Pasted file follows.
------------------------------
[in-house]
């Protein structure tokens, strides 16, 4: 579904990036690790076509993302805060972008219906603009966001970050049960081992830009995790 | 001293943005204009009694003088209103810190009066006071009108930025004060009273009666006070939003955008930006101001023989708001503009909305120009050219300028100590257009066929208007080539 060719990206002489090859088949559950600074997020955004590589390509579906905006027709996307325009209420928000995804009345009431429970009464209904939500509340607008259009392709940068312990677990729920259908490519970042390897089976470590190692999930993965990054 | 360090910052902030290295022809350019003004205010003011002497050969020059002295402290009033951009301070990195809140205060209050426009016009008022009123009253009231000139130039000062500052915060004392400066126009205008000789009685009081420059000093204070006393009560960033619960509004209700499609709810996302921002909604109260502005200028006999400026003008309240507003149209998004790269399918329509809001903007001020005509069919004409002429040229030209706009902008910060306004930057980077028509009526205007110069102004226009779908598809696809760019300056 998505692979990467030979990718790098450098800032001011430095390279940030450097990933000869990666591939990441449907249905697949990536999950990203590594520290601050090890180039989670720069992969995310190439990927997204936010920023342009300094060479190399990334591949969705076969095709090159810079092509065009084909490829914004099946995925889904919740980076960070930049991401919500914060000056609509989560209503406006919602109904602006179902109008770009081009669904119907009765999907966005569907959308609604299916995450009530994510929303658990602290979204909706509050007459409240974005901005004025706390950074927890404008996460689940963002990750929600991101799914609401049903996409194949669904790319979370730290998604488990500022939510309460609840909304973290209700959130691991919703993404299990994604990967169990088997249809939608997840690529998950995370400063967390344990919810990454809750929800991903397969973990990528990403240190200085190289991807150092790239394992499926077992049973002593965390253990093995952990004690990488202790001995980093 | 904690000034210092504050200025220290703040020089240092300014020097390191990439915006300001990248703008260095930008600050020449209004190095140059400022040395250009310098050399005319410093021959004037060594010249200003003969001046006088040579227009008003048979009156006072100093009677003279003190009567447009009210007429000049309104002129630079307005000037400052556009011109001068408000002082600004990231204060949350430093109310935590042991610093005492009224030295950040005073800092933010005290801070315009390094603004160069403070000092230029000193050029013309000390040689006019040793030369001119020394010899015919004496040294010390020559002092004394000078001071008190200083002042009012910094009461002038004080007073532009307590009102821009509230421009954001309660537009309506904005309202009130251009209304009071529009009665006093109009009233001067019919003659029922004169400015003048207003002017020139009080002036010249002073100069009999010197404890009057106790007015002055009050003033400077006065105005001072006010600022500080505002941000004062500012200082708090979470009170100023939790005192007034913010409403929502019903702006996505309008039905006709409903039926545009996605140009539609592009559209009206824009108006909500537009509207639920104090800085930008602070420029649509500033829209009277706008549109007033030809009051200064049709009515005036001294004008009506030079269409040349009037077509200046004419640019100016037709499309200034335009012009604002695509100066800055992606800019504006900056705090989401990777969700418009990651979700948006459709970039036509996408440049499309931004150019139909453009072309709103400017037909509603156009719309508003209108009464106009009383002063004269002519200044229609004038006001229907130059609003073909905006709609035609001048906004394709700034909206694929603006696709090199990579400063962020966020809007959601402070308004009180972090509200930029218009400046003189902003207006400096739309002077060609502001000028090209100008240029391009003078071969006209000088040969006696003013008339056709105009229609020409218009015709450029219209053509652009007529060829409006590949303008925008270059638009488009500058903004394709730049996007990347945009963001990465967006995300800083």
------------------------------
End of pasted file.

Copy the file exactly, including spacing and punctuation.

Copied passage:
[in-house]
């Protein structure tokens, strides 16, 4: 579904990036690790076509993302805060972008219906603009966001970050049960081992830009995790 | 001293943005204009009694003088209103810190009066006071009108930025004060009273009666006070939003955008930006101001023989708001503009909305120009050219300028100590257009066929208007080539 060719990206002489090859088949559950600074997020955004590589390509579906905006027709996307325009209420928000995804009345009431429970009464209904939500509340607008259009392709940068312990677990729920259908490519970042390897089976470590190692999930993965990054 | 360090910052902030290295022809350019003004205010003011002497050969020059002295402290009033951009301070990195809140205060209050426009016009008022009123009253009231000139130039000062500052915060004392400066126009205008000789009685009081420059000093204070006393009560960033619960509004209700499609709810996302921002909604109260502005200028006999400026003008309240507003149209998004790269399918329509809001903007001020005509069919004409002429040229030209706009902008910060306004930057980077028509009526205007110069102004226009779908598809696809760019300056 998505692979990467030979990718790098450098800032001011430095390279940030450097990933000869990666591939990441449907249905697949990536999950990203590594520290601050090890180039989670720069992969995310190439990927997204936010920023342009300094060479190399990334591949969705076969095709090159810079092509065009084909490829914004099946995925889904919740980076960070930049991401919500914060000056609509989560209503406006919602109904602006179902109008770009081009669904119907009765999907966005569907959308609604299916995450009530994510929303658990602290979204909706509050007459409240974005901005004025706390950074927890404008996460689940963002990750929600991101799914609401049903996409194949669904790319979370730290998604488990500022939510309460609840909304973290209700959130691991919703993404299990994604990967169990088997249809939608997840690529998950995370400063967390344990919810990454809750929800991903397969973990990528990403240190200085190289991807150092790239394992499926077992049973002593965390253990093995952990004690990488202790001995980093 | 904690000034210092504050200025220290703040020089240092300014020097390191990439915006300001990248703008260095930008600050020449209004190095140059400022040395250009310098050399005319410093021959004037060594010249200003003969001046006088040579227009008003048979009156006072100093009677003279003190009567447009009210007429000049309104002129630079307005000037400052556009011109001068408000002082600004990231204060949350430093109310935590042991610093005492009224030295950040005073800092933010005290801070315009390094603004160069403070000092230029000193050029013309000390040689006019040793030369001119020394010899015919004496040294010390020559002092004394000078001071008190200083002042009012910094009461002038004080007073532009307590009102821009509230421009954001309660537009309506904005309202009130251009209304009071529009009665006093109009009233001067019919003659029922004169400015003048207003002017020139009080002036010249002073100069009999010197404890009057106790007015002055009050003033400077006065105005001072006010600022500080505002941000004062500012200082708090979470009170100023939790005192007034913010409403929502019903702006996505309008039905006709409903039926545009996605140009539609592009559209009206824009108006909500537009509207639920104090800085930008602070420029649509500033829209009277706008549109007033030809009051200064049709009515005036001294004008009506030079269409040349009037077509200046004419640019100016037709499309200034335009012009604002695509100066800055992606800019504006900056705090989401990777969700418009990651979700948006459709970039036509996408440049499309931004150019139909453009072309709103400017037909509603156009719309508003209108009464106009009383002063004269002519200044229609004038006001229907130059609003073909905006709609035609001048906004394709700034909206694929603006696709090199990579400063962020966020809007959601402070308004009180972090509200930029218009400046003189902003207006400096739309002077060609502001000028090209100008240029391009003078071969006209000088040969006696003013008339056709105009229609020409218009015709450029219209053509652009007529060829409006590949303008925008270059638009488009500058903004394709730049996007990347945009963001990465967006995300800083």